When asked about the genesis of my novel-in-stories, 13 Ways of Looking at a Fat Girl, about a woman struggling with body-image issues, two seemingly incongruous memories most persistently come to mind: listening, as an undergraduate at York University, to an audio recording of Allen Ginsberg reading “Howl,” and my years of shopping at Addition Elle, the women’s plus-sized clothing store.
It was difficult to be a fat goth girl in the 1990s. My clothes could never be as velvety dark as my soul. Not if the only places I could shop for them were Cotton Ginny Plus, the dreaded Penningtons, and of course, the aptly named Addition Elle. I watched my thin friends try on clothes at the long-gone goth clothing stores that used to line Queen West. To Toronto goth industrial clubs, I wore my mother’s plus-sized black lingerie as outerwear.
I also read and wrote a great deal of poetry.
I ended up taking a creative-writing class at Glendon College, during my second year of undergraduate studies in English literature. Our first unit was poetry. Our professor began the course by playing the infamous beat monologue read by the poet himself. I listened, in my terrible, baubled clothes. Though I was incredibly shy, I rested my arms on my desk and then my forehead on my crossed wrists, the better to listen. When the poem ended, our professor said something that has stuck with me ever since: “You can write things out of you.” When he said it, he pushed his hands away from his body. It thrilled me. I’d never thought of writing that way.
I knew my professor didn’t mean writing as therapy, or even catharsis – though perhaps these things were byproducts of the act – but as a way to at last say all the things. Not just to say them but to say them in such a way that they could be heard by someone else and they would leave me. And I would be light.
Of course I did nothing for a while. Not until I went back to the mall.
I was looking for a plain black cardigan. One without rhinestones for buttons or webs of pearl across the front. A tall order at Addition Elle at the time. There was nothing in the store but the usual gewgawed sacks branded with animals: camels, cats, sheep – the particular species of our humiliation changed depending on the season. Still, I searched. First with affected fatalism, then with genuine frustration, then with morbid curiosity, then with palpable rage and shame making my cheeks burn and my hands curl into fists.
Coming home, the rage still in my fingers, I wrote a poem. It started with the black cardigan and ended as a three-page rant/lament about being a fat girl. Things came up, came out that I did not anticipate – childhood girlfriends, meals consumed long ago, moments of sexual frustration and desire, sitting on the sidelines at goth bars, watching the disco ball scatter bubbles of light over a beautiful friend dancing. I addressed people by name. It was a howl. I called it “Zoology.” I wrote it in what felt like 15 minutes.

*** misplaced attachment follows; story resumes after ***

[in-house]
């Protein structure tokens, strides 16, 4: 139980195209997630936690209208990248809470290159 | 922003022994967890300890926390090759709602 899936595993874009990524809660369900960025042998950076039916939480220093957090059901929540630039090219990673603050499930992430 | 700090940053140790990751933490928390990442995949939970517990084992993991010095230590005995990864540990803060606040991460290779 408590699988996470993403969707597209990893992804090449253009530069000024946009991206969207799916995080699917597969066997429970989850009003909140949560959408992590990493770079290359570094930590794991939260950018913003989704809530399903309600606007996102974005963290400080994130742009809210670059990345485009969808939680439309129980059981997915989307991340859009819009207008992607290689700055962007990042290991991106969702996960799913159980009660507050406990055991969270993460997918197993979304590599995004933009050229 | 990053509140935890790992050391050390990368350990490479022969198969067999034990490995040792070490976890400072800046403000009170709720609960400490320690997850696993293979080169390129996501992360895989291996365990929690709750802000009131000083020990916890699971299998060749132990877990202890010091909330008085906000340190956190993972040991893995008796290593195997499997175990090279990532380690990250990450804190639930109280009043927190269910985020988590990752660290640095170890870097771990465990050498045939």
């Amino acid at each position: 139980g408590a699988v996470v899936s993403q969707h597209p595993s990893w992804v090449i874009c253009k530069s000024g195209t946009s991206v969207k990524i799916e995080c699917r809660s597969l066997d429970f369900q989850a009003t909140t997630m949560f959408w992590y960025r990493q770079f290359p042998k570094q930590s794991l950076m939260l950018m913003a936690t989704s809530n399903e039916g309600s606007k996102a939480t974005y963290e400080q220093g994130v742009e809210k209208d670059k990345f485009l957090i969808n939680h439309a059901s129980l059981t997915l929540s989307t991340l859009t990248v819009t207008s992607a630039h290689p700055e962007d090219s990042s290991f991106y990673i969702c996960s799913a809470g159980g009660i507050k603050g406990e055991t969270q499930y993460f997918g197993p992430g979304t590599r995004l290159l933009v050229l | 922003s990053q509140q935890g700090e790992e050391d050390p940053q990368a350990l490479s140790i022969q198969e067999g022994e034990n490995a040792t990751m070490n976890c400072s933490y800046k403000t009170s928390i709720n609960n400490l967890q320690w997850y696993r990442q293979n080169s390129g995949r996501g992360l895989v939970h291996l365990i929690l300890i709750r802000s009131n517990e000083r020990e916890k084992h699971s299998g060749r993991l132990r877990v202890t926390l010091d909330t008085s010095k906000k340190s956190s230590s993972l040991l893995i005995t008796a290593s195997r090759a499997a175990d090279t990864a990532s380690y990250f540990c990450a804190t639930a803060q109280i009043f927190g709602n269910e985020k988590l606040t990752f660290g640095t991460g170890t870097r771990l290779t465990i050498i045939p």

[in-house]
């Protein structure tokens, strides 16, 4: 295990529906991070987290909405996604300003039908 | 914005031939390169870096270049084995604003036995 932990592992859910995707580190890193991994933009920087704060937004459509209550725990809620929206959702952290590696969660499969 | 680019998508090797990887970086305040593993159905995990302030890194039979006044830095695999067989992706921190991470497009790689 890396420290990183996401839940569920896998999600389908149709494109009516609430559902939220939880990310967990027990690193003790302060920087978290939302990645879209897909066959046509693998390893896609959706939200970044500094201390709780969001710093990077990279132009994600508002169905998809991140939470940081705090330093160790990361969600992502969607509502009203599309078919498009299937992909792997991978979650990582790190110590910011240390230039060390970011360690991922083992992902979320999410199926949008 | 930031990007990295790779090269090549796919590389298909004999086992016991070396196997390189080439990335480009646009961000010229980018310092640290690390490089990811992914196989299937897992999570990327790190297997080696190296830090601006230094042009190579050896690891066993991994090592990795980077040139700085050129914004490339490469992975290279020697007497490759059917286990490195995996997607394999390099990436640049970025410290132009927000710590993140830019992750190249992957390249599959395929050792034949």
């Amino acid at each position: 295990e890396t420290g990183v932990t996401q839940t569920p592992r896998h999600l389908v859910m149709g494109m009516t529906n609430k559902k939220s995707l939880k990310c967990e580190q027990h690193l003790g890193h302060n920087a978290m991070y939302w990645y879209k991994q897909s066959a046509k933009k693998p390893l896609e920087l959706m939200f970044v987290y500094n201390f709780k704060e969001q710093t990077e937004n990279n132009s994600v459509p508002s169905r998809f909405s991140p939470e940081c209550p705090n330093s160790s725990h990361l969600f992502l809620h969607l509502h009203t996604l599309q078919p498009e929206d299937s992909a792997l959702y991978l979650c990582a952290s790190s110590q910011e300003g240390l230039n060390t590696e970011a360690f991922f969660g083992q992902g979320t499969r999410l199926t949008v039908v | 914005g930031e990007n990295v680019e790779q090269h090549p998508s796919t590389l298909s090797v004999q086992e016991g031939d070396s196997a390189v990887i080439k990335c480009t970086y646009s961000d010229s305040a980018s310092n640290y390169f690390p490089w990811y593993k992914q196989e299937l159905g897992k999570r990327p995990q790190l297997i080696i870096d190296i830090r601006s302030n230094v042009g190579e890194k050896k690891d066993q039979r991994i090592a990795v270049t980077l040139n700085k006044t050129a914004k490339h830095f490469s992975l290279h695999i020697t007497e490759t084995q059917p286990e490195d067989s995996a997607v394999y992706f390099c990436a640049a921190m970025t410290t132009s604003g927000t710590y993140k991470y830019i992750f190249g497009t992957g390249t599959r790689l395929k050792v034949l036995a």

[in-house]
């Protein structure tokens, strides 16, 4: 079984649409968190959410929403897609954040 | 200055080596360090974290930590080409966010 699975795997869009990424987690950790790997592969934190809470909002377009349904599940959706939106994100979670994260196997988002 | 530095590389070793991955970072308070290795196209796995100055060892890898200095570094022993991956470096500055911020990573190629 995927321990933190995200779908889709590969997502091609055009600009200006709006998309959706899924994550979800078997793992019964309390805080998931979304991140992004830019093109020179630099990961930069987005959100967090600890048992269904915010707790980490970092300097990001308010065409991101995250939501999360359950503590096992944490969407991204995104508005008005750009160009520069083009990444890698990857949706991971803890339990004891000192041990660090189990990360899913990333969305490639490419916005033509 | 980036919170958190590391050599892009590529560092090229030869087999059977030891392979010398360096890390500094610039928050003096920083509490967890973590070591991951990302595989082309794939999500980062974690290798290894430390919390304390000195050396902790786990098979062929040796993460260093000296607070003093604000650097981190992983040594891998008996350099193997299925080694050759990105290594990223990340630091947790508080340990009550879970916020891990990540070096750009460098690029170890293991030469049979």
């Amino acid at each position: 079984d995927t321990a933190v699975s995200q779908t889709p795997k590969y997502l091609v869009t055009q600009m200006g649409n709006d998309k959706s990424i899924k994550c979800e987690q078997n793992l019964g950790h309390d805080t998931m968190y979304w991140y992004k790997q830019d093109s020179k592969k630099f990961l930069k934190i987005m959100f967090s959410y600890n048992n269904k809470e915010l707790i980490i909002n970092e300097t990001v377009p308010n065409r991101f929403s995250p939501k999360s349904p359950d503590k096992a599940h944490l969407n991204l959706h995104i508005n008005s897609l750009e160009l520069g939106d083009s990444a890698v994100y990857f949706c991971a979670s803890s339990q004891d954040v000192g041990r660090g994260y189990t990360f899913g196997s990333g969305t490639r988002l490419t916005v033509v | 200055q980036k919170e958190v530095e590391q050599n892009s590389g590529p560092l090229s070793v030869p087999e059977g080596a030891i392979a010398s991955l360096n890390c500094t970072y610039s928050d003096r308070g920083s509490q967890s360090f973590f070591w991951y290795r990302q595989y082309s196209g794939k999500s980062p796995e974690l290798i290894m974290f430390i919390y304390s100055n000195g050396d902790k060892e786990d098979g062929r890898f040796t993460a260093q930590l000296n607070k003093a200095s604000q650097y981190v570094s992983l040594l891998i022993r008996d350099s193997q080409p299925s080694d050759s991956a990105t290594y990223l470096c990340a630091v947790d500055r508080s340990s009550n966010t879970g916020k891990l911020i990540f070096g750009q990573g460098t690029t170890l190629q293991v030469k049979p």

It felt good to read it aloud. I’d communicated something in such a way that it had left me. I felt lighter. But ultimately, it was unsatisfying. It was only a three-page poem after all. The cardigan had opened up a whole interior world I didn’t even know existed. I had barely scratched the surface with this act of writing it out. There was still so much more in there to say.
Only much later, when I was thin, did I attempt to revisit the terrain I had uncovered in my poem. I was having trouble. Content was no problem. I had so much to say, even more than before, now that I had experienced the less-than-fairy-tale ending of transformation. I wrote a short story. A poem. A non-fiction article. But every form I tried didn’t quite fit. The concept of fatness itself was so loaded. In approaching it creatively, I was encountering the same sorts of limitations, the same entrapments I had faced at Addition Elle.
Then I recalled another poem I’d read in that undergraduate class: “13 Ways of Looking at a Blackbird” by Wallace Stevens. Remembering Stevens’s imagistic exercises in perspective, his way of approaching one thing from various angles, I felt again that freedom of possibility and catharsis that I had experienced when I first heard “Howl.”
Stevens’s structuring principle would allow me to zoom in on discrete aspects of a woman’s struggle with body image and explore how that struggle played out in specific scenarios: dressing rooms, a tense lunch with a female friend, shopping with a mother, sex, a cardio machine war at the gym. By accumulating these differently angled glimpses I could create the sort of multi-faceted portrait I was interested in, one that was necessarily warped, myopic, incomplete, full of gaps, and yet hopefully truthful and complex, one that layered and complicated our idea of fat. And anyway, on the subject of body image, one howl was not enough. I needed several.
Mona Awad’s writing has appeared in McSweeney’s and The Walrus. 13 Ways of Looking at a Fat Girl is published by Penguin Canada.